Match time horizon with your investment choices
Examine your time horizon for meeting your goals, and consider how comfortable you may be riding out short-term losses in the value of your investments. Remember, the longer your time horizon, the more volatility you can tolerate in your portfolio. At the same time, long-term investors need to be concerned about inflation. If you are investing your retirement funds, you may also be concerned about building capital over the long term.
For example, investors pursuing long-term goals (such as retirement) will be most concerned with long-term growth and managing inflation risk. Their portfolios will likely be more heavily weighted in stock investments, as these have historically provided the highest long-term returns and outpaced inflation by the widest margin, although past performance does not guarantee future returns. These investors may also devote some money to bonds and money market investments to help manage the higher risks associated with stocks. Keep in mind that stocks offer long-term growth potential but will fluctuate and may provide less current income than other investments.
On the other hand, people already in retirement may need to rely heavily on the income from their portfolios. Therefore, they may seek to manage income and manage risk of short-term losses. Their portfolios will likely be weighted in high-quality, lower-risk bond and money market investments, with some stocks in the mix to maintain growth potential.
Inappropriate investments: The unseen risks
When thinking about how to balance risk and return in your portfolio, don't forget that the risk of loss is not the only kind of risk. Give some thought to the risk of investing too conservatively and not reaping a high enough return potential to provide for your financial future. Also be aware of investing in instruments that may be too risky for your shorter-term goals. A financial professional can help you select investment vehicles that are suitable for your goals.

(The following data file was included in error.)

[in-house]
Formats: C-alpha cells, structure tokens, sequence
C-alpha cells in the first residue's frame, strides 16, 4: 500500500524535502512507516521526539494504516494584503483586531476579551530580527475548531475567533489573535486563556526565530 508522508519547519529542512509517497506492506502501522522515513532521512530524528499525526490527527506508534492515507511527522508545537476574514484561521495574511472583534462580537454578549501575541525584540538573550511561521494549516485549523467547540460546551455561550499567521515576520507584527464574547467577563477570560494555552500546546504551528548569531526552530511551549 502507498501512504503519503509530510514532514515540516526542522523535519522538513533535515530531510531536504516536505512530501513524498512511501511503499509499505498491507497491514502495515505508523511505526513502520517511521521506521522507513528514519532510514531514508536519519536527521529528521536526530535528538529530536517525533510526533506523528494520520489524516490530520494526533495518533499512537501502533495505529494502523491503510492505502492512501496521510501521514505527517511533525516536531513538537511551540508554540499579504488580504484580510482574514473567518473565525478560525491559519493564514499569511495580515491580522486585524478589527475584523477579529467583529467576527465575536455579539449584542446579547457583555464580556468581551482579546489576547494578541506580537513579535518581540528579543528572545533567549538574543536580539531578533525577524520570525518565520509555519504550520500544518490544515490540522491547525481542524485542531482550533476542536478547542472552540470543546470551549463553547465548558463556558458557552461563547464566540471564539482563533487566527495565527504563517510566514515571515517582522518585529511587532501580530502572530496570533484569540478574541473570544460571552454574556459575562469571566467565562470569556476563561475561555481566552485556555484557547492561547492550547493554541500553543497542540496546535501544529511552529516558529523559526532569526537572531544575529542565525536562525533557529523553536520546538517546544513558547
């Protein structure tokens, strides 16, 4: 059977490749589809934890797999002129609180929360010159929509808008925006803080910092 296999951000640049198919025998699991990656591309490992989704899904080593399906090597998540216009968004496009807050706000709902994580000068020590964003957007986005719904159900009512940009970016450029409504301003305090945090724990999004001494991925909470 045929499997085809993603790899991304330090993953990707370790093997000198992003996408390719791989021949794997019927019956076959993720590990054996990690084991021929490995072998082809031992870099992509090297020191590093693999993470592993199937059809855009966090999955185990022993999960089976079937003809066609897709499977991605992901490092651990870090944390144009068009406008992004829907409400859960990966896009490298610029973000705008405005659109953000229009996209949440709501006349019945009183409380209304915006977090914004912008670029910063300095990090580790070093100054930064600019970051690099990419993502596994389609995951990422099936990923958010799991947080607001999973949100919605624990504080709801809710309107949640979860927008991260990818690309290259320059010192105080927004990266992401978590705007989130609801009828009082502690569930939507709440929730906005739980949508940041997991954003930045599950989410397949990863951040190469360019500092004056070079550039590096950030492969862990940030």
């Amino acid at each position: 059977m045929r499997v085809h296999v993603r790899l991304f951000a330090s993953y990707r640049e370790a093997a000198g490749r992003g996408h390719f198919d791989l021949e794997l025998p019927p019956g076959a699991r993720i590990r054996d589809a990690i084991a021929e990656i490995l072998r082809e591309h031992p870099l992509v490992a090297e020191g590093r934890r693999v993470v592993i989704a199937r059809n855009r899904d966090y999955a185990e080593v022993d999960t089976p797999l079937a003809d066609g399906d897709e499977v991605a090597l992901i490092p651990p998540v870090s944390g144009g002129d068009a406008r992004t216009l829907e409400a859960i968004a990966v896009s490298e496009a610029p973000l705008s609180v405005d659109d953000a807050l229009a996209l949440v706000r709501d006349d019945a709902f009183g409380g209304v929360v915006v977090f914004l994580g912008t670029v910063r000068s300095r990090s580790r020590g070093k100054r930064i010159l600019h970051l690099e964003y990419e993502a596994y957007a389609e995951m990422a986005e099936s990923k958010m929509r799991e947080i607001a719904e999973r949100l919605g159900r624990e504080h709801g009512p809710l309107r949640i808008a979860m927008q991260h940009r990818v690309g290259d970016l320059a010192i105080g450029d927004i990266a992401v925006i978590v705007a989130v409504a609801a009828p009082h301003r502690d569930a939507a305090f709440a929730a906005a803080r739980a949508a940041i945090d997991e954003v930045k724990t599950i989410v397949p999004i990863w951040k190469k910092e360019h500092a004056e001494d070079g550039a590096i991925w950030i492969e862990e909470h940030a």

As you consider each particular investment, research its performance history and risk characteristics. For example, if it's a stock fund, how drastically has it responded to drops in the market? How long has it taken to recoup losses? How has it performed over a time frame similar to your own? For a bond fund, consider also the average maturity of bonds held in the particular fund.
Risk has its potential rewards
In life, almost every attempt at success involves a bit of risk and your investment strategy is no different. By devoting time to examining your goals, conducting some research, and working with a financial professional, you can learn how to manage risk in your portfolio by choosing appropriate investments.
These are important concepts and critical determinants of your investment success. When you see your financial professional, don't forget to put these concerns on your agenda, too.
© 2018 DST Systems, Inc. Reproduction in whole or in part prohibited, except by permission. All rights reserved. Not responsible for any errors or omissions. Reproduction in whole or in part is prohibited without the express permission of DST Systems, Inc.This article is provided for your informational purposes only.
Please be advised that this material is not intended as legal or tax advice. Accordingly, any tax information provided in this material is not intended or written to be used, and cannot be used, by any taxpayer for the purpose of avoiding penalties that may be imposed on the taxpayer. The tax information was written to support the promotion or marketing of the transactions(s) or matter(s) addressed and you should seek advice based on your particular circumstances from an independent advisor.
Please be advised that this materials is not intended as legal or tax advice. Accordingly, any tax information provided in this material is not intended or written to be used, and cannot be used, by any taxpayer for the purpose of avoiding penalties that may be imposed on the taxpayer. The tax information was written to support the promotion or marketing of the transactions(s) or matter(s) addressed and you should seek advice based on your particular circumstances from an independent advisor.
AXA Equitable Life Insurance Company (NY, NY) issues life insurance and annuity products. Securities offered through AXA Advisors, LLC, member FINRA, SIPC. AXA Equitable and AXA Advisors are affiliated and do not provide legal or tax advice.